The tanks 61 serve to brace the struts 53, and also serve to add buoyancy to the airplane to prevent it from sinking if it is forced to land upon water. Thus it will be apparent thatthe plane is rendered particularly safe 'for transoceanic or other flying over large expauses of water since the formation of ice on the wings is prevented, and the plane is ren dered self-buoyant.
Particular attention is invited to the structure of the fuselage and of the wings. The angle iron members 11 are clamped together and bent to conform to the shape of suitable templates, whereupon the spaced bands or hoops 13 are bolted in position, and retain the proper longitudinal contours of the members 11. The previously shaped plates 14 and 15 are then bolted or riveted in position. This construction and mode of assembling renders the fuselage cheap to manufacture and economizes in the labor necessary in assembling the structure.
It will be noted that each of the wings of the plane constitutes a separate and complete structure in itself.- Each wing is made complete before it is assembled, and it is a simple matter to keep spare wings in stock for replacement purposes if a wing of a ship should become damaged. The wing structures are maintained in position on the thrust block 30 bymeans of-the bolts 36, and the end portions of the wings are braced in position by the struts 53 which are readily attachable and detachable. The manner of clamping the upperand lower plates of the wings together, as shown in Figure '8 renders the wings gas and water tight "to prev-ent leakage of exhaust gases from'the wings except as controlled by the valves50, and-to prevent water from leaking in the wings in the event of a forced landing on water.
It is to be understood that the form of the invention herewith shown and described is to be taken as the preferred example of the same and that various changes in the shape, size and arrangement of parts maybe resorted to without departing from the spirit of the invention or the scope of the subjoined claims.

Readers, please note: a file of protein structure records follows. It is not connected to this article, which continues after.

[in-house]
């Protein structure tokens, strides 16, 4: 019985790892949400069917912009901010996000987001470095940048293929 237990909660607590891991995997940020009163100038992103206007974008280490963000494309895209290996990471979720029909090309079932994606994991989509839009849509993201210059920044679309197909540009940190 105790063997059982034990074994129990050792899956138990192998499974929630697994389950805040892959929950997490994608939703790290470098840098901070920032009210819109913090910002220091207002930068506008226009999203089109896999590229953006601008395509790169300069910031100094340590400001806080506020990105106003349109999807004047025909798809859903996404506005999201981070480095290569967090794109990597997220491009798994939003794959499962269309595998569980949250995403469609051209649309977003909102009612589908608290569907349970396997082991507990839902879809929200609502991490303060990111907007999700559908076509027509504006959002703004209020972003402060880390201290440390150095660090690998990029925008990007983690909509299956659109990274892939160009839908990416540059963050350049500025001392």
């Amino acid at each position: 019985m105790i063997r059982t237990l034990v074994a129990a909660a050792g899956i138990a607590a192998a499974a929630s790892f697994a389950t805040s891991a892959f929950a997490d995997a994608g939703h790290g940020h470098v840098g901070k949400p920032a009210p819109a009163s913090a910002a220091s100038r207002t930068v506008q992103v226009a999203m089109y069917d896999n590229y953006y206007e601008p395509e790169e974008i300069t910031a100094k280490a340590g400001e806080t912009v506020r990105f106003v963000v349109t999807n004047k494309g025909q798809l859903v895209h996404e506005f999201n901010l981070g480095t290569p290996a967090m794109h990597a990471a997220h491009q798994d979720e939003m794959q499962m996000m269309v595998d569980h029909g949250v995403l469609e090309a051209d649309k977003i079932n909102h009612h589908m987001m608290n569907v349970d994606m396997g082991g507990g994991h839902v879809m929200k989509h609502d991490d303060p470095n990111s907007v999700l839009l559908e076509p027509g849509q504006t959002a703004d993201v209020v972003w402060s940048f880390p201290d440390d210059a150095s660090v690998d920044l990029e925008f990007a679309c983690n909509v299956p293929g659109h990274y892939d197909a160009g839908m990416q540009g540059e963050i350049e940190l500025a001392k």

I claim 1. An airplane comprising a main structure including a fuselage and supportlng wings, a portion of said structure being provided with a chamber for receiving exhaust gases from the motor of the airplane, a conduit for conducting exhaust gases from the motor to said chamber, and an outwardly opening check valve associated with said chamber and operable to open under the influence of the pressure of exhaust gases in the chamber.
2. An airplane comprising a fuselage, a pair of hollow supporting wings secured to said fuselage, an internal combustion engine forming the source of power for the airplane and including an exhaust manifold, means for conducting exhaust gases from said manifold to the interior of said wings, and an outwardly opening check valve mounted in the end portion of each wing and adapted to open under the influence of the pressure of exhaust gases in the wings.
3. An airplane comprising a fuselage, a pair of supporting wings secured to said fuselage and each including upper and lower plates having their ed e portions arranged parallel and in proximlty to each other, the remaining portions of said .plates being spaced to form a chamber in each wing, gaskets arranged between the edge portions of said plates, means for clamping the edge portions of said plates against said askets, an internal combustion engine for rivin the airplane, and means for conducting e aust gases from the engine through said chambers.
4. An airplane constructed in accordance with claim 3 wherein said means comprises an exhaust manifold associated with the engine, a conduit communicating at one end with said manifold, branch pipes communieating between said manifold and said chambers, a valve controlling passage of gases through said conduit, said manifold being adapted to communicate with the atmosphere, and a valve adapted to control communication between said manifold and the atmosphere.